Phuket is the movie star of Thailand. Renowned as the island escape that rejuvenates the body and soul, or to find something you’ve lost, the destination is first popularised by Leonardo Dicaprio’s The Beach, where his character finds himself with a retreat to Phi Phi Island nearby.
Paradise is easily found in the island city, no matter for business or leisure, and the plentiful selection means every visit can be a different experience altogether. Aggregating the best of Southeast Asian influences, it’s a perfect representation of the region and with its generous amenities, marks it as the MICE city of Andaman.
Known for many examples of Sino-Portugese architecture, the Phuket Thai Hua Museum is a fine representation and collects the rich heritage of the island’s history and presents them in multimedia. It goes all the way back to when the place was a tin mining destination, but for a more in-depth story, the Tin Mining Museum can provide an extended experience. If the charming Sino-Portugese structures have won you over, another location to visit would be Baan Chin Pracha on Krabi Road. The colonial influence has given this well-maintained mansion a nostalgic charm, with delicate colourful tiles and an open inner courtyard – so much so it’s a popular filming location.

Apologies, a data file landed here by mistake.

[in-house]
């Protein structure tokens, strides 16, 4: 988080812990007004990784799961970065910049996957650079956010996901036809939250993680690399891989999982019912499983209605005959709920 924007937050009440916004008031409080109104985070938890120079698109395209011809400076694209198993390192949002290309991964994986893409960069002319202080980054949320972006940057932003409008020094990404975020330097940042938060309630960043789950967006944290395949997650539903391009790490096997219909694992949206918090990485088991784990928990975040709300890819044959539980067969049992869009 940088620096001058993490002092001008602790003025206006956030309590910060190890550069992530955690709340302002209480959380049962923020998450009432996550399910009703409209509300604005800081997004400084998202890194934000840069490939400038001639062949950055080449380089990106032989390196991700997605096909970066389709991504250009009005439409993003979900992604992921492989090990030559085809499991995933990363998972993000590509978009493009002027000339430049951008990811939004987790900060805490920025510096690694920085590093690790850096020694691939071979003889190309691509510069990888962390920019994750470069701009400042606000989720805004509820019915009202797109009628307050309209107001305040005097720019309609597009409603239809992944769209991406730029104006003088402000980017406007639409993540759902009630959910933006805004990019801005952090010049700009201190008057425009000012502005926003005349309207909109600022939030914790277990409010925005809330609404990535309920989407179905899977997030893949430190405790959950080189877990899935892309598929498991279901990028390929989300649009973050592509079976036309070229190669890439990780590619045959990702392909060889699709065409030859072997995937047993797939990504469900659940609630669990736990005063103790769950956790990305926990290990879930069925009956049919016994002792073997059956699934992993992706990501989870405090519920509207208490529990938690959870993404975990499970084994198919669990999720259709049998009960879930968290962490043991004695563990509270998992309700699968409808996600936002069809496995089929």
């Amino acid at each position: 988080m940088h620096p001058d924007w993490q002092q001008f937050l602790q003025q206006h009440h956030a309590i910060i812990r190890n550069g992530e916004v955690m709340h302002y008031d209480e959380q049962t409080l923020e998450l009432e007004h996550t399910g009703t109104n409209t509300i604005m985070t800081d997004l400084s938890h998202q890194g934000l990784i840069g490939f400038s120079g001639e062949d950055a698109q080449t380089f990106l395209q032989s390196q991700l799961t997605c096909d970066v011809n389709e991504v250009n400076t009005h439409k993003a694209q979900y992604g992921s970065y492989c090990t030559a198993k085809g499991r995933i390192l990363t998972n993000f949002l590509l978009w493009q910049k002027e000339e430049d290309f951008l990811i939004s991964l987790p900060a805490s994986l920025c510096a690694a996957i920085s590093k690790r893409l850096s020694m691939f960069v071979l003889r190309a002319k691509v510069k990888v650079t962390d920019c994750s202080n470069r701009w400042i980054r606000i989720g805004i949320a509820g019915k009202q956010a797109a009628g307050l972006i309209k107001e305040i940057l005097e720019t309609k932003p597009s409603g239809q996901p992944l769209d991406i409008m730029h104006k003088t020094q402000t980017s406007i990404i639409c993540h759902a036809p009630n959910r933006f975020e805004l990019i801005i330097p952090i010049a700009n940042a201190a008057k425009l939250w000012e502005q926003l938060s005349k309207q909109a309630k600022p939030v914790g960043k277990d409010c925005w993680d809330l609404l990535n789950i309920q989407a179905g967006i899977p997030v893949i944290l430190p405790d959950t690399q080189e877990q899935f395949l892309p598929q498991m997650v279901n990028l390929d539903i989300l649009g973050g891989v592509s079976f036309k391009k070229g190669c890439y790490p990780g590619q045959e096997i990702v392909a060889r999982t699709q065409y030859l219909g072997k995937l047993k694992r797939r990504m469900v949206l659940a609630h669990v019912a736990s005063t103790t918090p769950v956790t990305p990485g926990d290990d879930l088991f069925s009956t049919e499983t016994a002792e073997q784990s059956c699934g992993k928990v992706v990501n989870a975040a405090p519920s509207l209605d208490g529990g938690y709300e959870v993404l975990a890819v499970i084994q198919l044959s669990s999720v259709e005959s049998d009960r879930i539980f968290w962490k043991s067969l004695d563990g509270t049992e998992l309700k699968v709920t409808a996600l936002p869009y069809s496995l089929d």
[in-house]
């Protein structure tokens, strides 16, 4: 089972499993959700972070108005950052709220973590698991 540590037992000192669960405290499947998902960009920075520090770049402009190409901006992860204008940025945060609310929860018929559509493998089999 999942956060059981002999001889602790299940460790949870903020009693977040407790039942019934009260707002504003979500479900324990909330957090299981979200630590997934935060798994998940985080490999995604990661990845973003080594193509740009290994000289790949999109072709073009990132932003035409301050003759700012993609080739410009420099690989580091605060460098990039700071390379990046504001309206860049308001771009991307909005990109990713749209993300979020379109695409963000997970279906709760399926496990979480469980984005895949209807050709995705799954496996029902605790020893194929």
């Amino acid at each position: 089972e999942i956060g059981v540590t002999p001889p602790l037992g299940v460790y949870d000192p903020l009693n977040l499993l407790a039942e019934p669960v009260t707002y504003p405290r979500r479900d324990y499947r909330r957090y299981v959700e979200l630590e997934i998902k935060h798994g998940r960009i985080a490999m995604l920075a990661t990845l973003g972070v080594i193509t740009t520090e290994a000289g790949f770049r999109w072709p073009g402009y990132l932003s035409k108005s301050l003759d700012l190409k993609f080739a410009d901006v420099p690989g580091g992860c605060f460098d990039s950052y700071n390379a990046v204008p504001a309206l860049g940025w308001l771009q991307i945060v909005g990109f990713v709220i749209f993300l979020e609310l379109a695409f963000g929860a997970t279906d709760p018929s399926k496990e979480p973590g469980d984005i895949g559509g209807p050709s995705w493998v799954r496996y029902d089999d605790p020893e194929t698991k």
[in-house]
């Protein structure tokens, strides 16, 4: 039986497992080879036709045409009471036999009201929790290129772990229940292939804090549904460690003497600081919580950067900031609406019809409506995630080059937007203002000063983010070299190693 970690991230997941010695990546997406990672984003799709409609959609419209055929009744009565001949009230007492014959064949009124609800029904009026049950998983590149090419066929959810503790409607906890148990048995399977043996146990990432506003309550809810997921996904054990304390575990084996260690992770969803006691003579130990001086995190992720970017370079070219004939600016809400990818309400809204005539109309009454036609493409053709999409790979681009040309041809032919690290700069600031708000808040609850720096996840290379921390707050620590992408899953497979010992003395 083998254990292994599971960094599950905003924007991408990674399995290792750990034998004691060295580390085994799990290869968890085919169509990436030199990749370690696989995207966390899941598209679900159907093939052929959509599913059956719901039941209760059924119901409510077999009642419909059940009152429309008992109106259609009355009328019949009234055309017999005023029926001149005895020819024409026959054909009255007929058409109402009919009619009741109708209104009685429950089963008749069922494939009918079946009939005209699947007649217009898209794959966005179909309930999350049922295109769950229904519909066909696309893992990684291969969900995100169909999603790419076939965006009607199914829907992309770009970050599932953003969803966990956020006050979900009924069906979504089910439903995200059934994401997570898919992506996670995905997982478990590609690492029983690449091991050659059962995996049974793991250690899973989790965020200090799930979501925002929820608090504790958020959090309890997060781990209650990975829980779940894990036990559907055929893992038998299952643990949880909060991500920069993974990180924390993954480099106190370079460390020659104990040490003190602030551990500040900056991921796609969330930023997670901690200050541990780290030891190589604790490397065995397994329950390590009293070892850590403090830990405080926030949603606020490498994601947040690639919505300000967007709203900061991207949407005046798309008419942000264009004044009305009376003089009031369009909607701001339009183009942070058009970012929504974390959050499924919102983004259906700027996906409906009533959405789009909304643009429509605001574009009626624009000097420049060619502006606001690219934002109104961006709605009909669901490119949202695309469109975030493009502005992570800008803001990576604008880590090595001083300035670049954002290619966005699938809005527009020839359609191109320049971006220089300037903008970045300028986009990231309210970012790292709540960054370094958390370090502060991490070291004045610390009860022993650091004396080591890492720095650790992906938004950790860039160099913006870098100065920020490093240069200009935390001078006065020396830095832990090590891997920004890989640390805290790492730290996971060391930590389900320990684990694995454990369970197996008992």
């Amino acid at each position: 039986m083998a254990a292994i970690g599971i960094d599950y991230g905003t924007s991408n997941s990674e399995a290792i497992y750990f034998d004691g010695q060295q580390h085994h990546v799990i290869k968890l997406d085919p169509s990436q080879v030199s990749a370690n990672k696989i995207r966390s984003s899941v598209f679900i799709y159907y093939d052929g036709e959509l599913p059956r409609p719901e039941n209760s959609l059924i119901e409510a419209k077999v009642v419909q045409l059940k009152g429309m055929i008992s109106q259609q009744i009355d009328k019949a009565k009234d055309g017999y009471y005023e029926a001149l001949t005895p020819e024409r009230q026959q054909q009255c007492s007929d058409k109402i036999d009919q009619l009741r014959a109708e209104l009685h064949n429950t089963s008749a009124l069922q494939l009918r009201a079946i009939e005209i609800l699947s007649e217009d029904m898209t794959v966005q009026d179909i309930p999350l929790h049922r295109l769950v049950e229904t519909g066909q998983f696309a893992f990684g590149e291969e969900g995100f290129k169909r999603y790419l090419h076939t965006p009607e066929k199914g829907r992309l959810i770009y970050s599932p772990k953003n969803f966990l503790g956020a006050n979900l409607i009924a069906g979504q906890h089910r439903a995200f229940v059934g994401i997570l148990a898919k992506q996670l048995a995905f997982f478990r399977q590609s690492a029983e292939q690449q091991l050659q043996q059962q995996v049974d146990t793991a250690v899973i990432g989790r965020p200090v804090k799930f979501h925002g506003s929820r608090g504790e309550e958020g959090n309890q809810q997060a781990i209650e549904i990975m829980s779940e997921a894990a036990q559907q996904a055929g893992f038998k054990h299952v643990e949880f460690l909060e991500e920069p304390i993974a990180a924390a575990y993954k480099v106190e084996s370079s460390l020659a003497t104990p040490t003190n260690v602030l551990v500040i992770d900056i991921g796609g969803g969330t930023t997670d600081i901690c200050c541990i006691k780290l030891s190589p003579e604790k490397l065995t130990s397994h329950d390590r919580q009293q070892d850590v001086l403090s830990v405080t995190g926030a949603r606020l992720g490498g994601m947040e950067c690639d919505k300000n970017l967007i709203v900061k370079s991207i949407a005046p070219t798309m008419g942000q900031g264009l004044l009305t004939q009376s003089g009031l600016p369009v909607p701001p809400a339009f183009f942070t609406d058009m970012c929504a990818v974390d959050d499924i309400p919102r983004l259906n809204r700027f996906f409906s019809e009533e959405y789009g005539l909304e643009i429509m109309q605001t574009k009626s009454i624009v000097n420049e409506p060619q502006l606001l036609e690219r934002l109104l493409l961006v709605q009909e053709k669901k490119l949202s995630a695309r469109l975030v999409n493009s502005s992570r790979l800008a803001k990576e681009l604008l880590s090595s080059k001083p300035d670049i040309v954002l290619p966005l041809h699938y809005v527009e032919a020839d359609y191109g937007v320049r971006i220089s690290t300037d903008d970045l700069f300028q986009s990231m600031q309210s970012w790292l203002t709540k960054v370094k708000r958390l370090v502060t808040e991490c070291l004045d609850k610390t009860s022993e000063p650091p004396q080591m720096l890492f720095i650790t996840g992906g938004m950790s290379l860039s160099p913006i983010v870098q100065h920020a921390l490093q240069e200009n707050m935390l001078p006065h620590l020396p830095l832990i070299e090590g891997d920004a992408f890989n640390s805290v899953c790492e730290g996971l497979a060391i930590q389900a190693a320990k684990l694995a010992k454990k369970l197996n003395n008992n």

The natural abundance of stunning beaches makes Phuket one of the hottest areas to visit in Thailand. Sometimes literally. But with rugged cliffs, shady palms and enough islands to keep privacy possible, Phuket’s appeal isn’t going away anytime soon. While families can go kooky with the upside-down house at Baan Teelanka or swirl away down slides at the Water Park, more exclusive retreats can be found Phi Phi, Phang Nga, James Bond Island (another movie location), Lanta and Surin, for anything from romantic enclaves to an encounter with sea gypsies.
Bringing together the best of Southern Thai, Chinese, Malay and Indian food, the island’s diversity in cuisine makes everyone feel right at home. It serves as a snapshot of Southeast Asia’s best flavours, in settings either idyllic or refined. Black Ginger serves exquisite Thai fare in the middle of a lagoon, while Bampot Kitchen & Bar offers haute modern European cuisine in a balmy setting. But the Blue Elephant restaurant plates up stunning Thai royal cuisine in a prestigious Chinese-colonial bungalow where culinary courses are conducted as well.